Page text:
Members of the Routt County and Hayden planning commissions will put their noses to the grindstone Thursday to find a rail route for bringing coal to the Hayden Power Station.
Xcel Energy officials suggested the public work session as the first of several meetings to narrow options for a viable long-term solution.
However, Chad Phillips, ass--istant director of the county planning department, notes in a staff report that a preferred option or options could be established in one meeting because county officials are familiar with the land and possible routes.
Xcel hauls about 900,000 tons of coal a year -- about half its annual supply -- by truck on Routt County Road 27 from the Twentymile Coal Mine. That mine soon will replace the Seneca Coal Mine as the station's primary coal source.
The Routt County Planning Commission and county commissioners have said they want to minimize large trucks on county roads and prefer coal delivery by rail in the long run.
In January, they turned down Xcel's proposal to build a spur from the Union Pacific mainline on the Carpenter Ranch south to the station because it would have affected a conservation easement partially owned by the county.
County commissioners asked Xcel not to propose another new rail line across the ranch and easement.
In a pre-application submitted last month, Xcel officials proposed cleaning the slate and prioritizing resources including wildlife, agricultural lands and view sheds to establish a new option. They also wanted more people involved in the process.
Notices about Thursday's meeting were sent to residents living in the study area between Mount Harris Canyon and Hayden.
Hayden Town Manager Russ Martin said that although Xcel has kept the Hayden Town Board updated about its plans, it's good for the Hayden Planning Commission to join the process because it deals primarily in land use issues.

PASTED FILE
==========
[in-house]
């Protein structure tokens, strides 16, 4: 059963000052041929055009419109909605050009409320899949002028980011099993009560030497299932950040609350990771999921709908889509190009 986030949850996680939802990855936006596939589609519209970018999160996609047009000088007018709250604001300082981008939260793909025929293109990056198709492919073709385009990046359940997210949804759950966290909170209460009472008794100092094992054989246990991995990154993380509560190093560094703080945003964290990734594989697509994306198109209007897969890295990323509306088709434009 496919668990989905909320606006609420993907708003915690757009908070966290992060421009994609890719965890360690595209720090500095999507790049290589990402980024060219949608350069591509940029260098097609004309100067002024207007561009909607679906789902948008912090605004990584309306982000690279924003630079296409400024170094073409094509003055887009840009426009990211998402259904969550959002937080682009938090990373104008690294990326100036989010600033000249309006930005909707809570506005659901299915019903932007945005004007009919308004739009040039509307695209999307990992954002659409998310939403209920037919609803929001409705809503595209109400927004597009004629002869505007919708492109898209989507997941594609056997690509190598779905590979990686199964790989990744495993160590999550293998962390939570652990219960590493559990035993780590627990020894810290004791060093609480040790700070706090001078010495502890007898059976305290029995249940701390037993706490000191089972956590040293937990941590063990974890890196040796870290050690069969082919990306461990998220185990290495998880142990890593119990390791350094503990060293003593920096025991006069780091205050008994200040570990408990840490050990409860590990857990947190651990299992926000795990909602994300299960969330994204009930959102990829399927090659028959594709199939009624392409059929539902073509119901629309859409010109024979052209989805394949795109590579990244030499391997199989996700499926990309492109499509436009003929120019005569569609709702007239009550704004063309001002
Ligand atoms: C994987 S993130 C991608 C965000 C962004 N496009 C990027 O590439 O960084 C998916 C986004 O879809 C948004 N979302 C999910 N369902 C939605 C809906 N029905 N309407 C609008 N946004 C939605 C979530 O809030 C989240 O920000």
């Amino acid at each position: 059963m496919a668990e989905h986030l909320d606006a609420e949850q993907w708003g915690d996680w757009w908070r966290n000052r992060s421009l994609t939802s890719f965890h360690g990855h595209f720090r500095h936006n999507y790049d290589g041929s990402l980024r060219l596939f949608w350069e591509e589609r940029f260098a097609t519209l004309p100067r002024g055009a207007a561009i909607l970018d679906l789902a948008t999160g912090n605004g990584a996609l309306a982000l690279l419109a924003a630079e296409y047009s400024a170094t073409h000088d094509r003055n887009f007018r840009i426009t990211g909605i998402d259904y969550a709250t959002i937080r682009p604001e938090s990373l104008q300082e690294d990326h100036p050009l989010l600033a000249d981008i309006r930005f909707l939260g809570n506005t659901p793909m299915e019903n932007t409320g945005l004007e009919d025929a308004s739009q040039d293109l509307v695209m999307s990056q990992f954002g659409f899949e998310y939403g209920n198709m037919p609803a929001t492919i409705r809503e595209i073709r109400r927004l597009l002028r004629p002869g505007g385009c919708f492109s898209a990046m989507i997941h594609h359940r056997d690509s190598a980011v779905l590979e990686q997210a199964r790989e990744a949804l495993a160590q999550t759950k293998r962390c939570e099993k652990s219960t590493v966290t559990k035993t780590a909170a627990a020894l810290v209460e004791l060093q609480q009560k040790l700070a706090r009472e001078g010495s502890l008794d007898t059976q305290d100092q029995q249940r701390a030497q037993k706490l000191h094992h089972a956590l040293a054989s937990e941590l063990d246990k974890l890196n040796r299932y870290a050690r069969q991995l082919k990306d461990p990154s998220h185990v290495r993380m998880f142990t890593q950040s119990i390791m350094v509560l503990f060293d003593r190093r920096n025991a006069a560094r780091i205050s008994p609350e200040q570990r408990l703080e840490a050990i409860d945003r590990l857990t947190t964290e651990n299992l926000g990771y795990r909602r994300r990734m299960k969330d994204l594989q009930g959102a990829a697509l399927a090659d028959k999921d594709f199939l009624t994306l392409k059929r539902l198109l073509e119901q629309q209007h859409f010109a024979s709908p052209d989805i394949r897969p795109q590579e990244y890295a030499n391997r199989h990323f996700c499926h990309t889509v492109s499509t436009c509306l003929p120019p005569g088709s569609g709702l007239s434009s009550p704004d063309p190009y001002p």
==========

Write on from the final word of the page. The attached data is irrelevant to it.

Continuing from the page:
Although the Xcel topic tends to be a hot-button issue, some people still aren't aware that Xcel's former proposal was denied, Martin said.
"Generally, I don't think the public understands they're starting over," he said.
However, Phillips questioned whether it's necessary to "start all over," considering Xcel submitted extensive research with its last submittal and officials are well-acquainted with various options -- though it's important to be open to any alternatives that have not been explored, he said.
Michael Diehl, principal agent for siting and land rights with Xcel, said he expected the process, with more people, would require multiple meetings. However, he would welcome a direction from officials Thursday so Xcel can proceed with the application process.
"That's our ultimate goal, of course, the sooner the better," he said.
Phillip's report notes that county officials last spring suggested Xcel focus on other options involving existing rail spurs -- one east of the U.S. Highway 40 bridge over the Yampa River and another on the Carpenter Ranch.
That spur and rail easement, located east of the former proposal, pre-existed the conservation easement on the ranch.
County officials also suggested a possible rail route between the Hayden Gulch Terminal southeast of Hayden and the Hayden Station. The terminal formerly was used to load Seneca coal on outgoing trains.
The Hayden Station provides electricity to more than 400,000 households in Colorado. Yampa Valley Electric Association receives about 95 percent of its power from Xcel, and it's likely that a portion of that comes from the Hayden Station, Diehl said.
Xcel needs to have a rail plan approved by June to have it built by 2011, when coal supplies at Twentymile Coal Mine are expected to run out, he said.
At that point, the station will use coal from other regional sources.
-- To reach Tamera Manzanares, call 871-4204 or e-mail firstname.lastname@example.org.